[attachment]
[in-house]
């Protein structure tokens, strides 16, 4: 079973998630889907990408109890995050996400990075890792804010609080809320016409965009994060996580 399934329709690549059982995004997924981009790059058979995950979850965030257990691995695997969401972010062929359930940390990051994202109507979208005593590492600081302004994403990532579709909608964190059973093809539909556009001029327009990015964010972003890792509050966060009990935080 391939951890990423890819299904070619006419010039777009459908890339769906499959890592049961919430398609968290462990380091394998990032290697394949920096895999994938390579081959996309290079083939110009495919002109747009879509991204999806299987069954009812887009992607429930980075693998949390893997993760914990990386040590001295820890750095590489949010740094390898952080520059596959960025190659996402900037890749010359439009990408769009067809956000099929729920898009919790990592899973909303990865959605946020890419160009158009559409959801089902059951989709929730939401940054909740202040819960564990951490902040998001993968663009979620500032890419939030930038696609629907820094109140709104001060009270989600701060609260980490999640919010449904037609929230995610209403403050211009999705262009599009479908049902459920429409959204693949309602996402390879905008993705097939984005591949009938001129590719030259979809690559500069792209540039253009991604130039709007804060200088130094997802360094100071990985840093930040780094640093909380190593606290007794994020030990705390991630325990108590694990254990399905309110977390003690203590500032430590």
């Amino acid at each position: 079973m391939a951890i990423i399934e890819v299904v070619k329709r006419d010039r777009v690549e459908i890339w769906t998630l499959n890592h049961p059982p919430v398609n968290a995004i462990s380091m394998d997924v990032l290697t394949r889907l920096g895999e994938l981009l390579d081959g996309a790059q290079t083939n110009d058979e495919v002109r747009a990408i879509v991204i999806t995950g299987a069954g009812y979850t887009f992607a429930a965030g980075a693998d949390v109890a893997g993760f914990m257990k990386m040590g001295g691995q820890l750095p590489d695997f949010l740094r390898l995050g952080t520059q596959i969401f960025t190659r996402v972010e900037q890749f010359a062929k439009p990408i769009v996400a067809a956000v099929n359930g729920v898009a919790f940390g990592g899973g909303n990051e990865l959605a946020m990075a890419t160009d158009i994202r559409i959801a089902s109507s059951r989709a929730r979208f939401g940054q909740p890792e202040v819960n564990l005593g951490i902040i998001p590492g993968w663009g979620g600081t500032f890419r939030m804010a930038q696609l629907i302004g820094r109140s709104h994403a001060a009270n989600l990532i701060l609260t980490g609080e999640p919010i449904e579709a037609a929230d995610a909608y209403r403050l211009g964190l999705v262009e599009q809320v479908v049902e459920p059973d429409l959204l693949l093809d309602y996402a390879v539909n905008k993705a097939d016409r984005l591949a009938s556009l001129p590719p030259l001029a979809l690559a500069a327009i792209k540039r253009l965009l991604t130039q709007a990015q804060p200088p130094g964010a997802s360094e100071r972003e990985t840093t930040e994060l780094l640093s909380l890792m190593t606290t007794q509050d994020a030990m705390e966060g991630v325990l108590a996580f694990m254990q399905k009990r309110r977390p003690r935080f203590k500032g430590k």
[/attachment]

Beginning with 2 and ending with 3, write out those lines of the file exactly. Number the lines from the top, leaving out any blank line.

């Protein structure tokens, strides 16, 4: 079973998630889907990408109890995050996400990075890792804010609080809320016409965009994060996580 399934329709690549059982995004997924981009790059058979995950979850965030257990691995695997969401972010062929359930940390990051994202109507979208005593590492600081302004994403990532579709909608964190059973093809539909556009001029327009990015964010972003890792509050966060009990935080 391939951890990423890819299904070619006419010039777009459908890339769906499959890592049961919430398609968290462990380091394998990032290697394949920096895999994938390579081959996309290079083939110009495919002109747009879509991204999806299987069954009812887009992607429930980075693998949390893997993760914990990386040590001295820890750095590489949010740094390898952080520059596959960025190659996402900037890749010359439009990408769009067809956000099929729920898009919790990592899973909303990865959605946020890419160009158009559409959801089902059951989709929730939401940054909740202040819960564990951490902040998001993968663009979620500032890419939030930038696609629907820094109140709104001060009270989600701060609260980490999640919010449904037609929230995610209403403050211009999705262009599009479908049902459920429409959204693949309602996402390879905008993705097939984005591949009938001129590719030259979809690559500069792209540039253009991604130039709007804060200088130094997802360094100071990985840093930040780094640093909380190593606290007794994020030990705390991630325990108590694990254990399905309110977390003690203590500032430590």
């Amino acid at each position: 079973m391939a951890i990423i399934e890819v299904v070619k329709r006419d010039r777009v690549e459908i890339w769906t998630l499959n890592h049961p059982p919430v398609n968290a995004i462990s380091m394998d997924v990032l290697t394949r889907l920096g895999e994938l981009l390579d081959g996309a790059q290079t083939n110009d058979e495919v002109r747009a990408i879509v991204i999806t995950g299987a069954g009812y979850t887009f992607a429930a965030g980075a693998d949390v109890a893997g993760f914990m257990k990386m040590g001295g691995q820890l750095p590489d695997f949010l740094r390898l995050g952080t520059q596959i969401f960025t190659r996402v972010e900037q890749f010359a062929k439009p990408i769009v996400a067809a956000v099929n359930g729920v898009a919790f940390g990592g899973g909303n990051e990865l959605a946020m990075a890419t160009d158009i994202r559409i959801a089902s109507s059951r989709a929730r979208f939401g940054q909740p890792e202040v819960n564990l005593g951490i902040i998001p590492g993968w663009g979620g600081t500032f890419r939030m804010a930038q696609l629907i302004g820094r109140s709104h994403a001060a009270n989600l990532i701060l609260t980490g609080e999640p919010i449904e579709a037609a929230d995610a909608y209403r403050l211009g964190l999705v262009e599009q809320v479908v049902e459920p059973d429409l959204l693949l093809d309602y996402a390879v539909n905008k993705a097939d016409r984005l591949a009938s556009l001129p590719p030259l001029a979809l690559a500069a327009i792209k540039r253009l965009l991604t130039q709007a990015q804060p200088p130094g964010a997802s360094e100071r972003e990985t840093t930040e994060l780094l640093s909380l890792m190593t606290t007794q509050d994020a030990m705390e966060g991630v325990l108590a996580f694990m254990q399905k009990r309110r977390p003690r935080f203590k500032g430590k």